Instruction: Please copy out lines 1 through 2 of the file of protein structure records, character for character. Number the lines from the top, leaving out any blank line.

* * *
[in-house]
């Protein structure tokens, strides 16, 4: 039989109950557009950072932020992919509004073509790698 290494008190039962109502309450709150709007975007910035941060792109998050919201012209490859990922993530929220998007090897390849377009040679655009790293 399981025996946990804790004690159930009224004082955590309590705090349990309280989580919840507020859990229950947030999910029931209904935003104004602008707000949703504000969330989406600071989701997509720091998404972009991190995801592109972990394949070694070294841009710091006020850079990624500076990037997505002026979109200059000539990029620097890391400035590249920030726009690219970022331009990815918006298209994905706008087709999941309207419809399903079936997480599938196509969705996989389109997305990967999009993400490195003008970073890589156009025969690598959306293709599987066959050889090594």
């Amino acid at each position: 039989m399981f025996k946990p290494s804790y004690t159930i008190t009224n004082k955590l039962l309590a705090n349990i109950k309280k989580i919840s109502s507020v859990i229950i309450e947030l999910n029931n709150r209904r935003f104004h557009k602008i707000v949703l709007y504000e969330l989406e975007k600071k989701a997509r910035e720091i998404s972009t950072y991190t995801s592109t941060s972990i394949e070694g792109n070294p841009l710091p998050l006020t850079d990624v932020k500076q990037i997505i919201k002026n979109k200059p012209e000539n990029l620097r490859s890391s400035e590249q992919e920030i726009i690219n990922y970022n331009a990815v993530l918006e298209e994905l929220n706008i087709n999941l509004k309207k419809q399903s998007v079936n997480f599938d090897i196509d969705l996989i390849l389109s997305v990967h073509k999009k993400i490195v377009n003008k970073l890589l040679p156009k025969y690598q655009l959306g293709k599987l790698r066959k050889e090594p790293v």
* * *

[in-house]
């Protein structure tokens, strides 16, 4: 039989109950557009950072932020992919509004073509790698 290494008190039962109502309450709150709007975007910035941060792109998050919201012209490859990922993530929220998007090897390849377009040679655009790293 399981025996946990804790004690159930009224004082955590309590705090349990309280989580919840507020859990229950947030999910029931209904935003104004602008707000949703504000969330989406600071989701997509720091998404972009991190995801592109972990394949070694070294841009710091006020850079990624500076990037997505002026979109200059000539990029620097890391400035590249920030726009690219970022331009990815918006298209994905706008087709999941309207419809399903079936997480599938196509969705996989389109997305990967999009993400490195003008970073890589156009025969690598959306293709599987066959050889090594």